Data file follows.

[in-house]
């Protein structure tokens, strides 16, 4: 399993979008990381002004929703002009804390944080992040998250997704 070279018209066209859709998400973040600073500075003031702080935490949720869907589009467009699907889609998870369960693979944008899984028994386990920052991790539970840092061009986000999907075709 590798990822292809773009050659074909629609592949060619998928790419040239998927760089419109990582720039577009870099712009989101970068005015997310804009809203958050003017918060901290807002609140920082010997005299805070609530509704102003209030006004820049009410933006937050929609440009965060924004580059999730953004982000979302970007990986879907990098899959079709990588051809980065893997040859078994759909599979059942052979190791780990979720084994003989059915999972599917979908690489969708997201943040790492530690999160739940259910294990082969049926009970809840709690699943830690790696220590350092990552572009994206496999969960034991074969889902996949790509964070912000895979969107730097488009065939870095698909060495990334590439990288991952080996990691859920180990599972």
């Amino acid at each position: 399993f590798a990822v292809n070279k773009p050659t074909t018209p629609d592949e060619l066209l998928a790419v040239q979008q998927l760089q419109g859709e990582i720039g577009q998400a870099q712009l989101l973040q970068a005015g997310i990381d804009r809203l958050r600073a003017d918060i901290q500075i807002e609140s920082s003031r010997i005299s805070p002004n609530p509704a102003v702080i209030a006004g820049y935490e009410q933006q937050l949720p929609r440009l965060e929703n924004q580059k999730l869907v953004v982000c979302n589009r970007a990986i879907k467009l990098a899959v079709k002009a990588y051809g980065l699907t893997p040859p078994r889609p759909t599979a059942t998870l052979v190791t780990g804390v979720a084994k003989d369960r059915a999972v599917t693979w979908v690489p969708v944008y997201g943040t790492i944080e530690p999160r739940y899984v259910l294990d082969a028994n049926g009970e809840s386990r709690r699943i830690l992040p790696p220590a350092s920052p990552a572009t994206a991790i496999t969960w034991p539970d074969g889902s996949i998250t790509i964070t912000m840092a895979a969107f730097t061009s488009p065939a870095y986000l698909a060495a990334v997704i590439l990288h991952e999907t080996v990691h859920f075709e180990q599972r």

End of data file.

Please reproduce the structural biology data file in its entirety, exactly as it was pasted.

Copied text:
[in-house]
């Protein structure tokens, strides 16, 4: 399993979008990381002004929703002009804390944080992040998250997704 070279018209066209859709998400973040600073500075003031702080935490949720869907589009467009699907889609998870369960693979944008899984028994386990920052991790539970840092061009986000999907075709 590798990822292809773009050659074909629609592949060619998928790419040239998927760089419109990582720039577009870099712009989101970068005015997310804009809203958050003017918060901290807002609140920082010997005299805070609530509704102003209030006004820049009410933006937050929609440009965060924004580059999730953004982000979302970007990986879907990098899959079709990588051809980065893997040859078994759909599979059942052979190791780990979720084994003989059915999972599917979908690489969708997201943040790492530690999160739940259910294990082969049926009970809840709690699943830690790696220590350092990552572009994206496999969960034991074969889902996949790509964070912000895979969107730097488009065939870095698909060495990334590439990288991952080996990691859920180990599972």
């Amino acid at each position: 399993f590798a990822v292809n070279k773009p050659t074909t018209p629609d592949e060619l066209l998928a790419v040239q979008q998927l760089q419109g859709e990582i720039g577009q998400a870099q712009l989101l973040q970068a005015g997310i990381d804009r809203l958050r600073a003017d918060i901290q500075i807002e609140s920082s003031r010997i005299s805070p002004n609530p509704a102003v702080i209030a006004g820049y935490e009410q933006q937050l949720p929609r440009l965060e929703n924004q580059k999730l869907v953004v982000c979302n589009r970007a990986i879907k467009l990098a899959v079709k002009a990588y051809g980065l699907t893997p040859p078994r889609p759909t599979a059942t998870l052979v190791t780990g804390v979720a084994k003989d369960r059915a999972v599917t693979w979908v690489p969708v944008y997201g943040t790492i944080e530690p999160r739940y899984v259910l294990d082969a028994n049926g009970e809840s386990r709690r699943i830690l992040p790696p220590a350092s920052p990552a572009t994206a991790i496999t969960w034991p539970d074969g889902s996949i998250t790509i964070t912000m840092a895979a969107f730097t061009s488009p065939a870095y986000l698909a060495a990334v997704i590439l990288h991952e999907t080996v990691h859920f075709e180990q599972r």